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ConvertFrom-Json

Converts a JSON-formatted string to a custom object.
ConvertFrom-Json [-InputObject*] <String> [<CommonParameters>]

The ConvertFrom-Json cmdlet converts a JavaScript Object Notation (JSON) formatted string to a custom PSCustomObject object that has a property for each field in the JSON string. JSON is commonly used by web sites to provide a textual representation of objects.

To generate a JSON string from any object, use the ConvertTo-Json cmdlet.

This cmdlet was introduced in Windows PowerShell 3.0.

Parameters

-InputObject <String>

  • This value is required
  • Default value is None
  • Accepts pipeline input ByValue

Specifies the JSON strings to convert to JSON objects. Enter a variable that contains the string, or type a command or expression that gets the string. You can also pipe a string to ConvertFrom-Json .

The InputObject parameter is required, but its value can be an empty string. When the input object is an empty string, ConvertFrom-Json does not generate any output. The InputObject value cannot be $Null.

<CommonParameters>

This cmdlet supports the common parameters: Verbose, Debug,ErrorAction, ErrorVariable, WarningAction, WarningVariable,OutBuffer, PipelineVariable, and OutVariable.

Inputs
System.String
You can pipe a JSON string to ConvertFrom-Json .
Outputs
PSCustomObject
Examples
  1. Convert a DateTime object to a JSON object:
    PS C:\> Get-Date | Select-Object -Property * | ConvertTo-Json | ConvertFrom-Json
    DisplayHint : 2
    DateTime    : Friday, January 13, 2012 8:06:31 PM
    Date        : 1/13/2012 8:00:00 AM
    Day         : 13
    DayOfWeek   : 5
    DayOfYear   : 13
    Hour        : 20
    Kind        : 2
    Millisecond : 400
    Minute      : 6
    Month       : 1
    Second      : 31
    Ticks       : 634620819914009002
    TimeOfDay   : @{Ticks=723914009002; Days=0; Hours=20; Milliseconds=400; Minutes=6; Seconds=31; TotalDays=0.83786343634490734; TotalHours=20.108722472277776; TotalMilliseconds=72391400.900200009; TotalMinutes=1206.5233483366667;TotalSeconds=72391.4009002}
    Year        : 2012
    

    This command uses the ConvertTo-Json and ConvertFrom-Json cmdlets to convert a DateTime object from the Get-Date cmdlet to a JSON object.

    The command uses the Select-Object cmdlet to get all of the properties of the DateTime object. It uses the ConvertTo-Json cmdlet to convert the DateTime object to a JSON-formatted string and the ConvertFrom-Json cmdlet to convert the JSON-formatted string to a JSON object..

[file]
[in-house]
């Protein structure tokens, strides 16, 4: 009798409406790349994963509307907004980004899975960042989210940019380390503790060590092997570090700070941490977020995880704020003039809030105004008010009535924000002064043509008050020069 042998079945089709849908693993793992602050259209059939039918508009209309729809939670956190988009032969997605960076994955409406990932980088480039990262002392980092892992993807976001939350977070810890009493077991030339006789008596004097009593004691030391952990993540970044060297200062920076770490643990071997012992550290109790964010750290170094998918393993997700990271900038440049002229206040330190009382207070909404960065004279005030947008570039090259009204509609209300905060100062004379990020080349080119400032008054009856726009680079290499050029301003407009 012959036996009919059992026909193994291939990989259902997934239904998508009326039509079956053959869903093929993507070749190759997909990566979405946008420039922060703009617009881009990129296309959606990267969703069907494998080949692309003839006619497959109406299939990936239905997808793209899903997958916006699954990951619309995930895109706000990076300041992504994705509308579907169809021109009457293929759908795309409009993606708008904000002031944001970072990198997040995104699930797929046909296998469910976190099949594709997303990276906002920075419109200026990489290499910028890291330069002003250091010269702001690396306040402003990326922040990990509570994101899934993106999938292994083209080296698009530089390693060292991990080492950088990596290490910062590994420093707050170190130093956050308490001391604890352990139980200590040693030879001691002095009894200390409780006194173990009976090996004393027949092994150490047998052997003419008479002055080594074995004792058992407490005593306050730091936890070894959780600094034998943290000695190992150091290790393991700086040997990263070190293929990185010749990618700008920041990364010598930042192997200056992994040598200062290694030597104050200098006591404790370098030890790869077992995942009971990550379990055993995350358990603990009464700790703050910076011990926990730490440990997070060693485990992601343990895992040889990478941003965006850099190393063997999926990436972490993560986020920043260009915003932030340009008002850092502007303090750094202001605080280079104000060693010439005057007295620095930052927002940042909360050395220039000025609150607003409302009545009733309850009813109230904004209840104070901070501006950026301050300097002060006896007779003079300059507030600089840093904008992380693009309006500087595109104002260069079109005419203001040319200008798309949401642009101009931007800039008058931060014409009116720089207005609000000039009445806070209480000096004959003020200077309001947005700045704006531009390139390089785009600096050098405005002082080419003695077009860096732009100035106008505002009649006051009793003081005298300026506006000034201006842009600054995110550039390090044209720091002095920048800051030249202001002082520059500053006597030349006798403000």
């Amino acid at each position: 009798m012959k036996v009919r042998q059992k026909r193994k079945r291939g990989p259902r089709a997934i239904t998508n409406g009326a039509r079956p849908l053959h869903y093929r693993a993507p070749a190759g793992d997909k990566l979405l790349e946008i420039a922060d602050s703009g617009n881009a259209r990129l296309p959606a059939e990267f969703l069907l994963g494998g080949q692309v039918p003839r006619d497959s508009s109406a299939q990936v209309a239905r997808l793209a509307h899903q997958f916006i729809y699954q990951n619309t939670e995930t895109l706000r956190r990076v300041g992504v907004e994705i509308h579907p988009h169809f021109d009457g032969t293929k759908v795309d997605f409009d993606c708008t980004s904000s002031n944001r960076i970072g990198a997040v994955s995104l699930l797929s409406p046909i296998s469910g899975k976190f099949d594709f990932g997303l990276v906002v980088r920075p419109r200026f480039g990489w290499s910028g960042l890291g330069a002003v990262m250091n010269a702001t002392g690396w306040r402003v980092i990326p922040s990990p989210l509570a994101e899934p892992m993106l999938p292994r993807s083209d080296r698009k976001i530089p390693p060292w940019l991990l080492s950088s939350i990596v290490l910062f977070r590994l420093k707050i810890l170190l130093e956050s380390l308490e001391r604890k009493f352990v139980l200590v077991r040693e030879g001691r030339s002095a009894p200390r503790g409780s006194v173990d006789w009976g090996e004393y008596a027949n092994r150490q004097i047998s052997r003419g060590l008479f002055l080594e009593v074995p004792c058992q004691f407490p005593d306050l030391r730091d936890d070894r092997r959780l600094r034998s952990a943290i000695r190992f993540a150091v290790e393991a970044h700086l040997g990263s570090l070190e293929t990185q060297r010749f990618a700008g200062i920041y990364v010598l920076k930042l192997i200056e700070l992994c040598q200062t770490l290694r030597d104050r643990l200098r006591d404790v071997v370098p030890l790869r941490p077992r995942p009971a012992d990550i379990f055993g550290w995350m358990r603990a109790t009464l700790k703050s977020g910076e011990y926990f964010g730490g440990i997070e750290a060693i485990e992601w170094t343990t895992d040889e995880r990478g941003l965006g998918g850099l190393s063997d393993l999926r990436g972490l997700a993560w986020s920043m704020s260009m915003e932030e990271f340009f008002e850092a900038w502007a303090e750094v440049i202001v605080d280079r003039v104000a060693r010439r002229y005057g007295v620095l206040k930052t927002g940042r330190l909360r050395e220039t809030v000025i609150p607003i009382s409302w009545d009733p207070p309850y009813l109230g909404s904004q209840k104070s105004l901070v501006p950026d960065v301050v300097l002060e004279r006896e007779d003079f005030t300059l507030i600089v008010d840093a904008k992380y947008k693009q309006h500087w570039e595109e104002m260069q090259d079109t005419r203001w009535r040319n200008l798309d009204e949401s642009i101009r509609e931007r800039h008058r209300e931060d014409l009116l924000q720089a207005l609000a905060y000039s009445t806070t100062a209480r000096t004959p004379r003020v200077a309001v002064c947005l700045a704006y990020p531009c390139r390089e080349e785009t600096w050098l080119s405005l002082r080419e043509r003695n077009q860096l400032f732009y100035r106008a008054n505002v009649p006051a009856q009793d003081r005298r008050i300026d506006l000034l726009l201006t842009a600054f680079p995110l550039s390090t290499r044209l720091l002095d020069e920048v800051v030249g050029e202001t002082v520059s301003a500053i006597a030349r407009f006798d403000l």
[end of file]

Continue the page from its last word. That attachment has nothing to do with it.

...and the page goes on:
2. Get JSON strings from a web service and convert them to Windows PowerShell objects:
    PS C:\> $j = Invoke-WebRequest -Uri http://search.twitter.com/search.json?q=PowerShell | ConvertFrom-Json
    

    This command uses the Invoke-WebRequest cmdlet to get JSON strings from a web service and then it uses the ConvertFrom-Json cmdlet to convert JSON content to objects that can be managed in Windows PowerShell.

    You can also use the Invoke-RestMethod cmdlet, which automatically converts JSON content to objects.

  3. Convert a JSON string to a custom object:
    PS C:\> (Get-Content JsonFile.JSON) -join "`n" | ConvertFrom-Json
    

    This example shows how to use the ConvertFrom-Json cmdlet to convert a JSON file to a Windows PowerShell custom object.

    The command uses Get-Content cmdlet to get the strings in a JSON file. It uses the Join operator to join the strings in the file into a single string that is delimited by newline characters (`n). Then it uses the pipeline operator to send the delimited string to the ConvertFrom-Json cmdlet, which converts it to a custom object.

    The Join operator is required, because the ConvertFrom-Json cmdlet expects a single string.

Additional Notes
 The ConvertFrom-Json cmdlet is implemented by using the JavaScriptSerializer * class 
 (http://msdn.microsoft.com/en-us/library/system.web.script.serialization.javascriptserializer(VS.100).aspx).
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